Politicians like to trick us by hiding behind their spokespeople and then, if necessary, contradicting whatever their spokesperson said.
Case in point: Rep. Mike Coffman (R-Aurora)
Earlier this week, Coffman put out a wishy washy statement about whether he'd support Donald Trump.
But back in February, when Coffman himself was dodging reporters' questions about Trump, Coffman's spokesperson was adamant that Coffman would back Trump if Trump became the Republican nominee, as quoted by The Colorado Statesman's Ernest Luning.
Good reporters won't let a politician, like Coffman, shove out a new position without, at a minimum, explaining why the new statement contradicts that of his spokesperson.
Case in point: Denver 9News political reporter Brandon Rittiman.
He quoted Coffman's statement about Trump yesterday and noted that it completely contradicted the words of his mouthpiece back in February. From Rittiman's story:
In a statement, Rep. Mike Coffman (R-Colorado) said he's not sold on Trump yet, calling his party's presumptive presidential nominee "divisive."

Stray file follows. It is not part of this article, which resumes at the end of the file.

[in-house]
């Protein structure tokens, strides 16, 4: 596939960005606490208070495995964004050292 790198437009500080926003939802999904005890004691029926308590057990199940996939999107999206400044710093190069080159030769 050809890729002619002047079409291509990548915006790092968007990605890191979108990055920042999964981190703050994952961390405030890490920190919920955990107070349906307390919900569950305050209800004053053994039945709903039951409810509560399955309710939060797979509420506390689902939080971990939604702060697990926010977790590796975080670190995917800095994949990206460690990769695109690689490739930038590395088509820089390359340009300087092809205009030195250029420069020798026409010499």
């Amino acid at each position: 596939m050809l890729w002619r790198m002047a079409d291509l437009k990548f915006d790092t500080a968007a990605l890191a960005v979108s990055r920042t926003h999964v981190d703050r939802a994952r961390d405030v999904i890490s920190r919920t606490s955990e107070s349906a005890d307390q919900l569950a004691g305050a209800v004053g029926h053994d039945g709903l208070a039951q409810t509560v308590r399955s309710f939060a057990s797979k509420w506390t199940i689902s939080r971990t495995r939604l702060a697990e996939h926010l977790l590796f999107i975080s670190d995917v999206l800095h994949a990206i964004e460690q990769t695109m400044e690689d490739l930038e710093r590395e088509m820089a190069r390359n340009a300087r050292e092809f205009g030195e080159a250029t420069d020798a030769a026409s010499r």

"Trump has a long way to go to earn the support of many - me included," Coffman wrote.
That statement contradicts what his campaign told the Colorado Statesman in February. The relevant portion of the article (which is behind a paywall) reads as follows:
"Will Mike Coffman support the Republican nominee over Bernie or Hillary?" said [Mike Coffman] campaign spokeswoman Kristin Strohm. "The answer is obviously yes. And he believes strongly it is going to be Marco Rubio."
Other reporting on Coffman's Trump statement ignored Strohm's comment, but I'm sure there will be ample opportunities for reporters to ask Coffman to explain what's going on here.